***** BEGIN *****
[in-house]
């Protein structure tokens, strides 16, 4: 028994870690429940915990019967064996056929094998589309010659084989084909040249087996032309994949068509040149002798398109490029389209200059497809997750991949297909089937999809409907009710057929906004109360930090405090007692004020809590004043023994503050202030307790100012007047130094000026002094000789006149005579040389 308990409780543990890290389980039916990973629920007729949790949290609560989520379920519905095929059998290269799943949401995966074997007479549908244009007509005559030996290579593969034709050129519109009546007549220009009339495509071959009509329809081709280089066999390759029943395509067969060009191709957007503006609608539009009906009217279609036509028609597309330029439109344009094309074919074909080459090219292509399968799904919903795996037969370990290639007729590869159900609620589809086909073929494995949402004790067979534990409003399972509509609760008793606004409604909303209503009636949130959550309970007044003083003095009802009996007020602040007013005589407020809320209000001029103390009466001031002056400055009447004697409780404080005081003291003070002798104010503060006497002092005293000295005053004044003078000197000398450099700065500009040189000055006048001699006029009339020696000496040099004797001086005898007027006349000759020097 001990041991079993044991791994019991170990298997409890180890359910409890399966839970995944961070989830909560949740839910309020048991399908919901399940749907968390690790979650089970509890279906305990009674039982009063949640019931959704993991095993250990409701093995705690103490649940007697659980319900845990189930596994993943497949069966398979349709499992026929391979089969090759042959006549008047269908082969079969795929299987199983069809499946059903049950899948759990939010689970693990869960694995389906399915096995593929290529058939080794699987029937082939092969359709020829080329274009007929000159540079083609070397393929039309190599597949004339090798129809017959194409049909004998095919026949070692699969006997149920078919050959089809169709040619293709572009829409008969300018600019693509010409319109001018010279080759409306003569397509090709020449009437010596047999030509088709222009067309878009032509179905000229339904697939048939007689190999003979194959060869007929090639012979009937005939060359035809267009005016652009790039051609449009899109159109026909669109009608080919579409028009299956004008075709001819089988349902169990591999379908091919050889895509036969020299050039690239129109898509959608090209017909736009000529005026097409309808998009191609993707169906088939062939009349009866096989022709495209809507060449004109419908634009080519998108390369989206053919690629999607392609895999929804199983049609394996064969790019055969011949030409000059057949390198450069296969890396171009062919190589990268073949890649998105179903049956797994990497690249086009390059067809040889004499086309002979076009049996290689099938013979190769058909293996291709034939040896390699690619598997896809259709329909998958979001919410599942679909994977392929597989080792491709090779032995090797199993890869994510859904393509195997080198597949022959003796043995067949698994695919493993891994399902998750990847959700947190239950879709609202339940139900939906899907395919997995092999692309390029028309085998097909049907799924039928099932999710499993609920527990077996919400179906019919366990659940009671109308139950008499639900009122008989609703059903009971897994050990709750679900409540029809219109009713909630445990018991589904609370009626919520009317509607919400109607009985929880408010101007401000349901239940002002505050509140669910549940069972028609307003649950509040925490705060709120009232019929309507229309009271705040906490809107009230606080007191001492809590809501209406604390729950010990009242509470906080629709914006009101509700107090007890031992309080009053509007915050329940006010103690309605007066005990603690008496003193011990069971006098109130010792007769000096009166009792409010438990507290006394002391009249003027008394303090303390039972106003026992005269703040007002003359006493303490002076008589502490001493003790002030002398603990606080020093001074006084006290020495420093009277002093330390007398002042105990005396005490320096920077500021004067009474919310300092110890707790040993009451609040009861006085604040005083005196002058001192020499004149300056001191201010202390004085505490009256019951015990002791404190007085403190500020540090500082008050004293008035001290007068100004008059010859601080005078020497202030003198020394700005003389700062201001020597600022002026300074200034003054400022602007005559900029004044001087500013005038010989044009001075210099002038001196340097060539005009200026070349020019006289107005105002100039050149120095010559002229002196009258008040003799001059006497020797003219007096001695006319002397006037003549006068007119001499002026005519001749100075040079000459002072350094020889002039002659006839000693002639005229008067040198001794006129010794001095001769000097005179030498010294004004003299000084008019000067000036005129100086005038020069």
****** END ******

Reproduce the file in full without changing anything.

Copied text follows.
[in-house]
């Protein structure tokens, strides 16, 4: 028994870690429940915990019967064996056929094998589309010659084989084909040249087996032309994949068509040149002798398109490029389209200059497809997750991949297909089937999809409907009710057929906004109360930090405090007692004020809590004043023994503050202030307790100012007047130094000026002094000789006149005579040389 308990409780543990890290389980039916990973629920007729949790949290609560989520379920519905095929059998290269799943949401995966074997007479549908244009007509005559030996290579593969034709050129519109009546007549220009009339495509071959009509329809081709280089066999390759029943395509067969060009191709957007503006609608539009009906009217279609036509028609597309330029439109344009094309074919074909080459090219292509399968799904919903795996037969370990290639007729590869159900609620589809086909073929494995949402004790067979534990409003399972509509609760008793606004409604909303209503009636949130959550309970007044003083003095009802009996007020602040007013005589407020809320209000001029103390009466001031002056400055009447004697409780404080005081003291003070002798104010503060006497002092005293000295005053004044003078000197000398450099700065500009040189000055006048001699006029009339020696000496040099004797001086005898007027006349000759020097 001990041991079993044991791994019991170990298997409890180890359910409890399966839970995944961070989830909560949740839910309020048991399908919901399940749907968390690790979650089970509890279906305990009674039982009063949640019931959704993991095993250990409701093995705690103490649940007697659980319900845990189930596994993943497949069966398979349709499992026929391979089969090759042959006549008047269908082969079969795929299987199983069809499946059903049950899948759990939010689970693990869960694995389906399915096995593929290529058939080794699987029937082939092969359709020829080329274009007929000159540079083609070397393929039309190599597949004339090798129809017959194409049909004998095919026949070692699969006997149920078919050959089809169709040619293709572009829409008969300018600019693509010409319109001018010279080759409306003569397509090709020449009437010596047999030509088709222009067309878009032509179905000229339904697939048939007689190999003979194959060869007929090639012979009937005939060359035809267009005016652009790039051609449009899109159109026909669109009608080919579409028009299956004008075709001819089988349902169990591999379908091919050889895509036969020299050039690239129109898509959608090209017909736009000529005026097409309808998009191609993707169906088939062939009349009866096989022709495209809507060449004109419908634009080519998108390369989206053919690629999607392609895999929804199983049609394996064969790019055969011949030409000059057949390198450069296969890396171009062919190589990268073949890649998105179903049956797994990497690249086009390059067809040889004499086309002979076009049996290689099938013979190769058909293996291709034939040896390699690619598997896809259709329909998958979001919410599942679909994977392929597989080792491709090779032995090797199993890869994510859904393509195997080198597949022959003796043995067949698994695919493993891994399902998750990847959700947190239950879709609202339940139900939906899907395919997995092999692309390029028309085998097909049907799924039928099932999710499993609920527990077996919400179906019919366990659940009671109308139950008499639900009122008989609703059903009971897994050990709750679900409540029809219109009713909630445990018991589904609370009626919520009317509607919400109607009985929880408010101007401000349901239940002002505050509140669910549940069972028609307003649950509040925490705060709120009232019929309507229309009271705040906490809107009230606080007191001492809590809501209406604390729950010990009242509470906080629709914006009101509700107090007890031992309080009053509007915050329940006010103690309605007066005990603690008496003193011990069971006098109130010792007769000096009166009792409010438990507290006394002391009249003027008394303090303390039972106003026992005269703040007002003359006493303490002076008589502490001493003790002030002398603990606080020093001074006084006290020495420093009277002093330390007398002042105990005396005490320096920077500021004067009474919310300092110890707790040993009451609040009861006085604040005083005196002058001192020499004149300056001191201010202390004085505490009256019951015990002791404190007085403190500020540090500082008050004293008035001290007068100004008059010859601080005078020497202030003198020394700005003389700062201001020597600022002026300074200034003054400022602007005559900029004044001087500013005038010989044009001075210099002038001196340097060539005009200026070349020019006289107005105002100039050149120095010559002229002196009258008040003799001059006497020797003219007096001695006319002397006037003549006068007119001499002026005519001749100075040079000459002072350094020889002039002659006839000693002639005229008067040198001794006129010794001095001769000097005179030498010294004004003299000084008019000067000036005129100086005038020069």